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I had a plane last week from Warsaw Modlin to Barcelona and I had one untypical procedure. It's my 14th flight and I never had something similar before. At the security scan right away after I crossed through metal detector the security guy came to me and scanned both my hands from both sides by some strange scanner. My hand were clear and I haven't anything on them, so I didn't get what he was searching for... Did he search for powder/radiation or something other? He didn't scan everyone there, but just a couple of persons.

So what he was searching for with that scanner?

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    Did they take a swab of your hands? If so, duplicate of travel.stackexchange.com/questions/62561/… – CMaster Jun 6 '16 at 10:04
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    Nope, they didn't swab them. They just moved some scanner over my hands with direct contact to my hands from both sides. The scanner looked like metal/plastic device – Sergey Litvinov Jun 6 '16 at 10:26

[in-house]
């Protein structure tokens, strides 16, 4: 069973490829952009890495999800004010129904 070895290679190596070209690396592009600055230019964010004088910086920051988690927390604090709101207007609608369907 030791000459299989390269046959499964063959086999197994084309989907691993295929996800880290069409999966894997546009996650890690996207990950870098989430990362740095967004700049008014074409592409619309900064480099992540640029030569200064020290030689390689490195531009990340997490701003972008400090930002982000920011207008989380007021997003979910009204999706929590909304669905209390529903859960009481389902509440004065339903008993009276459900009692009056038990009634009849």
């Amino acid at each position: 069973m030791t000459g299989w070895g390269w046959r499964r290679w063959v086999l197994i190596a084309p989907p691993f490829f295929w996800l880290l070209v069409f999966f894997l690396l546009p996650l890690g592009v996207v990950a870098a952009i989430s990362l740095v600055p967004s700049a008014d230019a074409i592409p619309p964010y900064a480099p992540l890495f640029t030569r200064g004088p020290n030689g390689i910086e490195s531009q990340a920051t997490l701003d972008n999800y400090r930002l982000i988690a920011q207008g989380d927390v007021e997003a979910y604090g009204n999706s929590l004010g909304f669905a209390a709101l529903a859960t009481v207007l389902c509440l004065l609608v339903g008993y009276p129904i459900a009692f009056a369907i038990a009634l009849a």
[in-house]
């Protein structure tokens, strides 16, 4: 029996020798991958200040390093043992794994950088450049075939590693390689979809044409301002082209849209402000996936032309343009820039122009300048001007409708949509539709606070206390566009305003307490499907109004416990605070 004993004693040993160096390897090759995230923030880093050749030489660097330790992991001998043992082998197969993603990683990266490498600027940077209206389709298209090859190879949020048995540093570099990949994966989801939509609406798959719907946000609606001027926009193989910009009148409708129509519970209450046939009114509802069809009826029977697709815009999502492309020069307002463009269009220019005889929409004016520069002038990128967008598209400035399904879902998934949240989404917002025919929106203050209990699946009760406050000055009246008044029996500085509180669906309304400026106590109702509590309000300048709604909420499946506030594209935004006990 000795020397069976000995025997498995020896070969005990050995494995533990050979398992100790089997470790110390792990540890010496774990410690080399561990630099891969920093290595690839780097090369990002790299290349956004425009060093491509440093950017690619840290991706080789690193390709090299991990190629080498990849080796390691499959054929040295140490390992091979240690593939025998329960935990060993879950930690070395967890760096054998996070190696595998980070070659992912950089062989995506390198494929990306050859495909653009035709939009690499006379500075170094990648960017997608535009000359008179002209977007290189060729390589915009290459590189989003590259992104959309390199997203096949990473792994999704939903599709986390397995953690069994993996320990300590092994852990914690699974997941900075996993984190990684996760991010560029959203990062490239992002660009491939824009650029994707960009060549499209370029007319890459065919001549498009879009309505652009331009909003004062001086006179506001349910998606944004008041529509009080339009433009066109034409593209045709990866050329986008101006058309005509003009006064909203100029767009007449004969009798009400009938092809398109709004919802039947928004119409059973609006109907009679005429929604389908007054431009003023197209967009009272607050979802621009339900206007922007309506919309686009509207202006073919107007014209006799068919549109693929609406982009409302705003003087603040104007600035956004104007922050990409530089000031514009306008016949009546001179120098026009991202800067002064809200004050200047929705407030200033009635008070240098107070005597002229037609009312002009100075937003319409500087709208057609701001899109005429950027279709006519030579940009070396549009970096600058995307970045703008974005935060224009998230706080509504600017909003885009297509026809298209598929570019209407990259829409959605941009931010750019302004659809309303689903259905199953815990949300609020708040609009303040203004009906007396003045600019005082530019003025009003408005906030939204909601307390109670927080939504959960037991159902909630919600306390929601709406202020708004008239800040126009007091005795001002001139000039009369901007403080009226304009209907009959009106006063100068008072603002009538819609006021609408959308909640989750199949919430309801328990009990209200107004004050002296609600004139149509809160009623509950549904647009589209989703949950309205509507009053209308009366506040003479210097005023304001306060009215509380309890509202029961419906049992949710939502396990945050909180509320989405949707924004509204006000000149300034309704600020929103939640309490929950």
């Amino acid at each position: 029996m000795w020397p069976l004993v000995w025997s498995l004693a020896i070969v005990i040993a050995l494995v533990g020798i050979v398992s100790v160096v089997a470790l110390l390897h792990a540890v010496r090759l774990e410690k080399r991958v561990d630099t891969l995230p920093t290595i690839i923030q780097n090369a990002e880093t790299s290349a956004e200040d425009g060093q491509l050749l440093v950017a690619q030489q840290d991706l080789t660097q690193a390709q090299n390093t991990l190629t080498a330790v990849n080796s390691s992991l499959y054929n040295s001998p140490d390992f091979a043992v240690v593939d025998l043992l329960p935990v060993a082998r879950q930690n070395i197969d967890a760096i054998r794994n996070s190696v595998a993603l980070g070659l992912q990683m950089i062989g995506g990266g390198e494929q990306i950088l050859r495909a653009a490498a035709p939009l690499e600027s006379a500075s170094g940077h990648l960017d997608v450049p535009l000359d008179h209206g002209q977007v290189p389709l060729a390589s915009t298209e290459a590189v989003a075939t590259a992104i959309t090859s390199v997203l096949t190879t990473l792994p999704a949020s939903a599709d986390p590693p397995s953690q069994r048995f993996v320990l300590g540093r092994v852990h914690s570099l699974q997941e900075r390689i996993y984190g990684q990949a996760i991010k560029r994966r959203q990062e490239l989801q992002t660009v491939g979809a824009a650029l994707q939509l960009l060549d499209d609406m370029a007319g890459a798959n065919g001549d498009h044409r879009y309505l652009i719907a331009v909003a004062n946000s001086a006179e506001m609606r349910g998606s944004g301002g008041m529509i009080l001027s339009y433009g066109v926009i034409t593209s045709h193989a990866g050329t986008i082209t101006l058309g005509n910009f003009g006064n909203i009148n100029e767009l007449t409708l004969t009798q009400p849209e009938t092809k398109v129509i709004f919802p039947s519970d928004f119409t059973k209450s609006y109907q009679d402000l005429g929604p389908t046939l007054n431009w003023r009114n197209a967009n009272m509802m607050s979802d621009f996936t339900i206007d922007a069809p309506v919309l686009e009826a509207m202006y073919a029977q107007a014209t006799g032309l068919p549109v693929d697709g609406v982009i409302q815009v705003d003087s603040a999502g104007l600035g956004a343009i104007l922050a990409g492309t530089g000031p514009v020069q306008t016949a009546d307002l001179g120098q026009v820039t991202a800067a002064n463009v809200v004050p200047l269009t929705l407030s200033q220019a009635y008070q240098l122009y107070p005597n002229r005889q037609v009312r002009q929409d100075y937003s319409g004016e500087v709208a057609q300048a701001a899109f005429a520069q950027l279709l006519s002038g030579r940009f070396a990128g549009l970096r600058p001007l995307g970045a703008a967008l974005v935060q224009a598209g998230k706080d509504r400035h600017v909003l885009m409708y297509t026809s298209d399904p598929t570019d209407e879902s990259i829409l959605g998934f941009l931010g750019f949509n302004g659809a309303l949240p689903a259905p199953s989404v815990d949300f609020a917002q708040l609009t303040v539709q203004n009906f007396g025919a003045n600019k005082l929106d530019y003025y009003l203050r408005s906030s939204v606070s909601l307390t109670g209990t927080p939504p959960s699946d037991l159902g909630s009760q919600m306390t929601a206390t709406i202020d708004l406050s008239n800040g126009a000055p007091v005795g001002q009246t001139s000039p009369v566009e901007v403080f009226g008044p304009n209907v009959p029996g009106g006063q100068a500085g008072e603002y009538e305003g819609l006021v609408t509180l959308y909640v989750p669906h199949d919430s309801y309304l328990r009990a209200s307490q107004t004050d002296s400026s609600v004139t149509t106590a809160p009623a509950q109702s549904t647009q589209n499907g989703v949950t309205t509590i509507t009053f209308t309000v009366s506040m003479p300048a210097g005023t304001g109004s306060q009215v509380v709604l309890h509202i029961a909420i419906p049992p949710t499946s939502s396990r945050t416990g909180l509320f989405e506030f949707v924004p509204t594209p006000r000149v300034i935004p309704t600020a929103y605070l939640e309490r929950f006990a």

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    It's probably the same thing, but I don't know that to answer for sure. You say it was touching your hands? What did it feel like (metal surfaces, brushes, holes/solid etc?) – CMaster Jun 6 '16 at 10:28
  • As I remember on touch it had solid plastic surface, but I might be wrong as it was fast and I might not remember all details – Sergey Litvinov Jun 6 '16 at 10:36